When It All Ends, Only Those Who Take Their Time Will Survive

Our drive for speed and efficiency will end soon and humanity will expire. Only those outside the frenzy of modern work will remain

image of a blacksmith working in a workshop for article by Larry G. Maguire

Photo by Malcolm Lightbody on Unsplash

Our drive for speed and efficiency will end soon and humanity will expire. Only those outside the frenzy of modern work will remain.

Welcome to The Reflectionist, a daily dose of reflection on the nature of the self, personal reality, creativity, life and work, submitted to the public record for posterity. Read personal essays and articles on the psychology of creativity to help you nurture and broaden your creative prowess.

What’s common now in commercial affairs, in the business of business, is that most don’t care for quality. It has been a long time, perhaps one hundred and fifty years or more since the makers of things cared about making something people would love.

Today it’s all about volume.

More subscribers, more users, more margin, bigger roads, more speed and efficiency.

That’s not to say that nobody makes whatever it is they make without care and attention. Some do. But it does mean that the majority of things we consumers consume are made cheap and don’t last.

Paradoxically, most of the things contemporary culture consumes is worthless, yet it is in these industries that most people work.

Clothes don’t last, tools don’t last, cars and machines of all kinds don’t last. The only thing that lasts is food on the shelf, processed to the limits of its threshold of still being called food.

We live in a throwaway culture where time and efficiency is of the essence, and we afford little credit to the person who takes a slow and measured approach to their work.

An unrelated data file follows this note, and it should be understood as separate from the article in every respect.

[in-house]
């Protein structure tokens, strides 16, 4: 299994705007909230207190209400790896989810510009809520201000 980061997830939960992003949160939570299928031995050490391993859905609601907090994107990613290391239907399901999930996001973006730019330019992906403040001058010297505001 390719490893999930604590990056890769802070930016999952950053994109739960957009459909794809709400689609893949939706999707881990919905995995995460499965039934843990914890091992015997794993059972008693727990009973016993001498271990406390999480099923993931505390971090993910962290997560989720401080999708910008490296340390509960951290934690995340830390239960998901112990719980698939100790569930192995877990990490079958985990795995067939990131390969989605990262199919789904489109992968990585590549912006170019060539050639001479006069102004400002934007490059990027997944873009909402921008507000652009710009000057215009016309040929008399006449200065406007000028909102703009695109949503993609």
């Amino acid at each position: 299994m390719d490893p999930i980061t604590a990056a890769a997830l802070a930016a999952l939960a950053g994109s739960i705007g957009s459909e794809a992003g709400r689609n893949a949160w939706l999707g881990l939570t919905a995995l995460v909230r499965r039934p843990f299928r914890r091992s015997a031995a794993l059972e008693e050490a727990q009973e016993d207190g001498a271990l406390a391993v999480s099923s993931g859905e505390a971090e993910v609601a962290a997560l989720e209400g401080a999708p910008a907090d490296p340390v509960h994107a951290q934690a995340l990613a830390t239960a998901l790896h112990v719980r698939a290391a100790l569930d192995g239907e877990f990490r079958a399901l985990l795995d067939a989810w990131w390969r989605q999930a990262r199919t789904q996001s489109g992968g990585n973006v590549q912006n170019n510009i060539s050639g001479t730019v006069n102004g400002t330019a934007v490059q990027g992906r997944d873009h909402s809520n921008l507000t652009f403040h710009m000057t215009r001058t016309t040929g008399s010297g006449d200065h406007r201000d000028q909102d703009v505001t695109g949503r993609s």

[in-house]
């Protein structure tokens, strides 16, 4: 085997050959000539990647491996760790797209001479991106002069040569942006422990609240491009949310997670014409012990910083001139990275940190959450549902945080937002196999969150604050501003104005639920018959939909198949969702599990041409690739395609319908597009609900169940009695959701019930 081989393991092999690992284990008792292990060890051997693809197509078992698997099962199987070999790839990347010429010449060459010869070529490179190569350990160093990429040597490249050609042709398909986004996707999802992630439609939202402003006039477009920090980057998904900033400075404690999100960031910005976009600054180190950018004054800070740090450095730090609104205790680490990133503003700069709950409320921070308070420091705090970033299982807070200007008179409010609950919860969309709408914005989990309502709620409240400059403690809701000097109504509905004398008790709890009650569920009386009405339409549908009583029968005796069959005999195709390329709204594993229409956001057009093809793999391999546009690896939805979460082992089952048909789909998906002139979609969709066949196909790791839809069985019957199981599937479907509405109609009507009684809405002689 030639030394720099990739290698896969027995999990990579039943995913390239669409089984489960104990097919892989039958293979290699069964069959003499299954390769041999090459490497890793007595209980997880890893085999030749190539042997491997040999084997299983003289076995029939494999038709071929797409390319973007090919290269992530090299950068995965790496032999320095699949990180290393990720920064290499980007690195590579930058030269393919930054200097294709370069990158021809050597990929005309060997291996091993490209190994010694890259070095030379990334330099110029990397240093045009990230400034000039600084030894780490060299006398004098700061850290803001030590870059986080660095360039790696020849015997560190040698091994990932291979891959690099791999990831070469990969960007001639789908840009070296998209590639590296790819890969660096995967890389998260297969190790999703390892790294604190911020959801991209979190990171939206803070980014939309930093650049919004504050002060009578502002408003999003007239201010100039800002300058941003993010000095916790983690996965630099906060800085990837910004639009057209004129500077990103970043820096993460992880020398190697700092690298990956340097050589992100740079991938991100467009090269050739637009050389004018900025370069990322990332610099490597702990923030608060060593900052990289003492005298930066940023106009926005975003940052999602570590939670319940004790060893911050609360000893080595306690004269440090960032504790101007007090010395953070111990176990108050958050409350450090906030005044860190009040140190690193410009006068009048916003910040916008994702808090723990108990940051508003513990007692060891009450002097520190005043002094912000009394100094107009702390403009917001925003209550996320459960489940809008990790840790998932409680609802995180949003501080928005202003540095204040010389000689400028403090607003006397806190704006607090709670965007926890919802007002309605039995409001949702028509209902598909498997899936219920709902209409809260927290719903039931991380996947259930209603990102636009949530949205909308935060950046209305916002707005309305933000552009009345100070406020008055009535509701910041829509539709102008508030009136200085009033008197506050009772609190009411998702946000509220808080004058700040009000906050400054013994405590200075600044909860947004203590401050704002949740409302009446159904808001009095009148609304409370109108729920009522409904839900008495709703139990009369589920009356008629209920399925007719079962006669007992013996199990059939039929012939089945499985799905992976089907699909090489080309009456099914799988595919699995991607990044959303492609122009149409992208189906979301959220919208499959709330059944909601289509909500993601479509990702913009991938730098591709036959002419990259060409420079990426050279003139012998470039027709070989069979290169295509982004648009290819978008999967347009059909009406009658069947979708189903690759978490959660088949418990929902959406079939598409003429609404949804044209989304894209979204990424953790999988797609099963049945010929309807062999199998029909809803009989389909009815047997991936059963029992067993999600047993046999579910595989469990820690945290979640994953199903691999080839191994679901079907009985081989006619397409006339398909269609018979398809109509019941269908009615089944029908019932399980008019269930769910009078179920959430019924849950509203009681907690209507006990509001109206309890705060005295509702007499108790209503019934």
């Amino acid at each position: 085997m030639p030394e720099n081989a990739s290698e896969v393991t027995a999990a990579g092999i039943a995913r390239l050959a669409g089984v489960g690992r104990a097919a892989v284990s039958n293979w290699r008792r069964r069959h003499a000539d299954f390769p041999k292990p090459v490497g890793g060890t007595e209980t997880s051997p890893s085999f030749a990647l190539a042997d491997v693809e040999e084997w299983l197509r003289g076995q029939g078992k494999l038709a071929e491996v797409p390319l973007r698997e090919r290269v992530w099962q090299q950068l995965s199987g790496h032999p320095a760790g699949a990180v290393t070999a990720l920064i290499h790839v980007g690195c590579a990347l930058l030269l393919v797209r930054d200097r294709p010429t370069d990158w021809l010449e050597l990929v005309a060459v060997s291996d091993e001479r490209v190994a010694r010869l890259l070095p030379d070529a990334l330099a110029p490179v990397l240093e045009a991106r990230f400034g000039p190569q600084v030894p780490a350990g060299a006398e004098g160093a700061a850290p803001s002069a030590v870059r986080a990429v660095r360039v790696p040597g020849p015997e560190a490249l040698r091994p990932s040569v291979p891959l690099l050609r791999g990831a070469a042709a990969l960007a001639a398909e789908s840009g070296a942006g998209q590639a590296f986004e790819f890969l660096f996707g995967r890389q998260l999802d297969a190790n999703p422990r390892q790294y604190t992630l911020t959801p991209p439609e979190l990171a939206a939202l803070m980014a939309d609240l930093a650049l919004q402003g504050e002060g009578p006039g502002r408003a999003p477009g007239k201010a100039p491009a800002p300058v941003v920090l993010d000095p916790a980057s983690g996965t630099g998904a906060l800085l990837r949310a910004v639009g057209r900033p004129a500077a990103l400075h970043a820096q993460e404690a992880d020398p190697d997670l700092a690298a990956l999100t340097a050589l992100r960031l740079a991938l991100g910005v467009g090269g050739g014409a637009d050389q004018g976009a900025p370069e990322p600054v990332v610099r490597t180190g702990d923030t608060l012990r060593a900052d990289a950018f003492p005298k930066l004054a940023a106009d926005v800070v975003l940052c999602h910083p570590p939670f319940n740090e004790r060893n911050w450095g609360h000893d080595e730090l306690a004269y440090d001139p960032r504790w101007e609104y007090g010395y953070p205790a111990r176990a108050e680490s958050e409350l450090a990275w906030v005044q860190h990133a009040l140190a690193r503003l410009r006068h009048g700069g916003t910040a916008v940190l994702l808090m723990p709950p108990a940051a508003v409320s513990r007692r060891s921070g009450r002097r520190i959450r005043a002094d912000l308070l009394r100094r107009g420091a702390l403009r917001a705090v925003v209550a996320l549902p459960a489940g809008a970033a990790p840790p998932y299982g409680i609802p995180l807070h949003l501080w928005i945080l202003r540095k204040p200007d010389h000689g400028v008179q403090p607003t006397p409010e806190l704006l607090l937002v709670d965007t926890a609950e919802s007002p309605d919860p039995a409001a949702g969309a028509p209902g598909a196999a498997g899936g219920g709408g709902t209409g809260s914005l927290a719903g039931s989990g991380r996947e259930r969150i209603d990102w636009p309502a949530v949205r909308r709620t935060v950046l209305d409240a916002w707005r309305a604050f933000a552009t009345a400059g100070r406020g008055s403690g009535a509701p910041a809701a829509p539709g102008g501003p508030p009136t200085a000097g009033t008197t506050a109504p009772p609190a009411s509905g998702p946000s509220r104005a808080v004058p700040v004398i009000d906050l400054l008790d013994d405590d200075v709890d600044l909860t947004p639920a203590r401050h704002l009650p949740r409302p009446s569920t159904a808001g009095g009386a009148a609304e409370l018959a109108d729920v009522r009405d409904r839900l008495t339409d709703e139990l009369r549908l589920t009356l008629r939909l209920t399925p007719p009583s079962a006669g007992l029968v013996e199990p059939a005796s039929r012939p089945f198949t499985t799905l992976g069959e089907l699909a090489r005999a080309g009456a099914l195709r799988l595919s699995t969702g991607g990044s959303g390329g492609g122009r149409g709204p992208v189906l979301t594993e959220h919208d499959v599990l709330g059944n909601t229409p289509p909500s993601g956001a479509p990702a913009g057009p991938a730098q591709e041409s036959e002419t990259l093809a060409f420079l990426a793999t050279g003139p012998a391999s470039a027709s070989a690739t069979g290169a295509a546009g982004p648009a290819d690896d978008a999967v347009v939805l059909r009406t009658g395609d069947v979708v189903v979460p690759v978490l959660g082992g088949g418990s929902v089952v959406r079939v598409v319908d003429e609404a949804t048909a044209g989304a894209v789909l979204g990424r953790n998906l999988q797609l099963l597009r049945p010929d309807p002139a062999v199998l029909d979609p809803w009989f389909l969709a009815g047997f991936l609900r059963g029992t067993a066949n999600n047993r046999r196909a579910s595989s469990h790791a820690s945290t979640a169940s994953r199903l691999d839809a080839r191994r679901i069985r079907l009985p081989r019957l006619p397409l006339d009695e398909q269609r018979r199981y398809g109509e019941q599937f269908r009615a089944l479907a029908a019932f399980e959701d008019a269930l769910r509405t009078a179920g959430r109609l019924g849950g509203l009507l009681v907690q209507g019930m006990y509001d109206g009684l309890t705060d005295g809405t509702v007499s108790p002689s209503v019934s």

How can you make a living doing that!

So whatever you do, you’d better make it fast and make it scaleable because anything else is not worthwhile.

Commercial viability depends on it.

It is a race to the bottom, and our humanity is the cost. However, in this dominant scenario, there is an opportunity.

People still love handmade things.

I watched an artist on Facebook last night, Helen Hancock glassworker, make beautiful things. She might never be a wealthy person from her work, maybe she will. The point is she’s making things people love. She’s making them with her hands and in that there is ultimate value.

There are thousands and thousands of artists and writers everywhere, and they fight the good fight, and that gives me heart. Because without these ordinary people making things for the love of it, humanity is doomed.

In fact, in a way, I hope this current version of humanity is disappeared from the planet soon, and only the artists remain. Then we can make a better place.

Too many of us have been fooled by TV programs and Instagram models playing a fools version of life.

We’ve been sucked in and sold.

I think a significant shift is imminent, and when it comes, I think the only ones who will be sparedvthe pain will be the ones who take their time.

Thanks for taking the time to read my stuff. Every morning you’ll find me sharing a new thought on life, art, work, creativity, the self and the nature of reality on The Reflectionist. I also write on The Creative Mind. If you like what I’m creating, join my email list to receive the weekly Sunday Letters

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